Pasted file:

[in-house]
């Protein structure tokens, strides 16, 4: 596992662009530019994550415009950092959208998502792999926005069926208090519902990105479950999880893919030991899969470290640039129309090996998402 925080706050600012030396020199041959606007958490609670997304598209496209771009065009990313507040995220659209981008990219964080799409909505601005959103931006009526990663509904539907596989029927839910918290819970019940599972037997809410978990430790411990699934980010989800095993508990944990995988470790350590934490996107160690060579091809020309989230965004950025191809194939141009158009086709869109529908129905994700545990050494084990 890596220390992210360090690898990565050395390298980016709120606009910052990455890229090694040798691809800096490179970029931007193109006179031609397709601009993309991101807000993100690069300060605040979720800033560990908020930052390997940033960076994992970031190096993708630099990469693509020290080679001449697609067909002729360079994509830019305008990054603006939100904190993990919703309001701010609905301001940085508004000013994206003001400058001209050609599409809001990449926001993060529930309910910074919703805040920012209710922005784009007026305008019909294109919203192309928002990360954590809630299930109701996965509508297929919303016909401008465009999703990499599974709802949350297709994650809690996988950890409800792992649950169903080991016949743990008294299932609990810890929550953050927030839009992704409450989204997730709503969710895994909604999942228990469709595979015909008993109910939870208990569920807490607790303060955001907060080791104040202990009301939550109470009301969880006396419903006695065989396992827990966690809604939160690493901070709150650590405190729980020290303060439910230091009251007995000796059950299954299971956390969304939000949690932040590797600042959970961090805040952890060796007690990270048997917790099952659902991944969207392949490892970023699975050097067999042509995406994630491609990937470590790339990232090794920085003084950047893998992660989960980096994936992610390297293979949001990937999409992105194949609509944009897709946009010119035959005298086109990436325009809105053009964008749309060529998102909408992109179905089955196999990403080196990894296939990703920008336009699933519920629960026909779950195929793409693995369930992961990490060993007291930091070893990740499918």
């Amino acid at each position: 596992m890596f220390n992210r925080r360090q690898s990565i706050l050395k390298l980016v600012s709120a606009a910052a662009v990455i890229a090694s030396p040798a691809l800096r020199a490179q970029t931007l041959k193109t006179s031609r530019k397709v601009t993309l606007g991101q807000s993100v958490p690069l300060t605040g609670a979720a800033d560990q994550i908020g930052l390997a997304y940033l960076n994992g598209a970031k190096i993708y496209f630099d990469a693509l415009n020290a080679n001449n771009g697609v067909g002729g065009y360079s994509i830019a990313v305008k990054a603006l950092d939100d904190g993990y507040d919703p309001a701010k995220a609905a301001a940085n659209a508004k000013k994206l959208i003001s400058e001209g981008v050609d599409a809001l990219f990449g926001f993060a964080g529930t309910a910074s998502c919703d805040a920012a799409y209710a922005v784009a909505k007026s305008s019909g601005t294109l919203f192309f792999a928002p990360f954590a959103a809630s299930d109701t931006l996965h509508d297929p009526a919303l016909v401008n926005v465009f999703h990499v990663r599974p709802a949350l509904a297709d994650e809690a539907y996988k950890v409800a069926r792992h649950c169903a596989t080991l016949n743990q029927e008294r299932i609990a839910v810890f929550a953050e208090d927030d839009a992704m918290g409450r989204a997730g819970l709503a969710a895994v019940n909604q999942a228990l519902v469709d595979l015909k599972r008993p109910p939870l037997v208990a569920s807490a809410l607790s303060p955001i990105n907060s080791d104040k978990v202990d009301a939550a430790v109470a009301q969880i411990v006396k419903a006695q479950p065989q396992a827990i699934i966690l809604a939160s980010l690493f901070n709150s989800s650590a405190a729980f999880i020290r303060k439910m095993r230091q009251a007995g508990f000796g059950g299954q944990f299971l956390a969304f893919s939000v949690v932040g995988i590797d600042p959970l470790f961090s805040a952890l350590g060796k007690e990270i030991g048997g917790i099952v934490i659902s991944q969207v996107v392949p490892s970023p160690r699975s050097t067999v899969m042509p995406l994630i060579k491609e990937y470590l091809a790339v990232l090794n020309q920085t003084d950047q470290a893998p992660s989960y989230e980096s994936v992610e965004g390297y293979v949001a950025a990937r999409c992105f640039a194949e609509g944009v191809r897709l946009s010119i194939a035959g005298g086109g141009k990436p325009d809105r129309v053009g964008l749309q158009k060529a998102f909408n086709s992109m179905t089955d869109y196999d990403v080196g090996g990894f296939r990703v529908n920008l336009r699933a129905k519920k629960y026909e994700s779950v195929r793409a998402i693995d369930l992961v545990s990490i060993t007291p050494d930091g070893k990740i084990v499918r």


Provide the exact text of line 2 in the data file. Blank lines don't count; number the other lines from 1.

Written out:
């Protein structure tokens, strides 16, 4: 596992662009530019994550415009950092959208998502792999926005069926208090519902990105479950999880893919030991899969470290640039129309090996998402 925080706050600012030396020199041959606007958490609670997304598209496209771009065009990313507040995220659209981008990219964080799409909505601005959103931006009526990663509904539907596989029927839910918290819970019940599972037997809410978990430790411990699934980010989800095993508990944990995988470790350590934490996107160690060579091809020309989230965004950025191809194939141009158009086709869109529908129905994700545990050494084990 890596220390992210360090690898990565050395390298980016709120606009910052990455890229090694040798691809800096490179970029931007193109006179031609397709601009993309991101807000993100690069300060605040979720800033560990908020930052390997940033960076994992970031190096993708630099990469693509020290080679001449697609067909002729360079994509830019305008990054603006939100904190993990919703309001701010609905301001940085508004000013994206003001400058001209050609599409809001990449926001993060529930309910910074919703805040920012209710922005784009007026305008019909294109919203192309928002990360954590809630299930109701996965509508297929919303016909401008465009999703990499599974709802949350297709994650809690996988950890409800792992649950169903080991016949743990008294299932609990810890929550953050927030839009992704409450989204997730709503969710895994909604999942228990469709595979015909008993109910939870208990569920807490607790303060955001907060080791104040202990009301939550109470009301969880006396419903006695065989396992827990966690809604939160690493901070709150650590405190729980020290303060439910230091009251007995000796059950299954299971956390969304939000949690932040590797600042959970961090805040952890060796007690990270048997917790099952659902991944969207392949490892970023699975050097067999042509995406994630491609990937470590790339990232090794920085003084950047893998992660989960980096994936992610390297293979949001990937999409992105194949609509944009897709946009010119035959005298086109990436325009809105053009964008749309060529998102909408992109179905089955196999990403080196990894296939990703920008336009699933519920629960026909779950195929793409693995369930992961990490060993007291930091070893990740499918």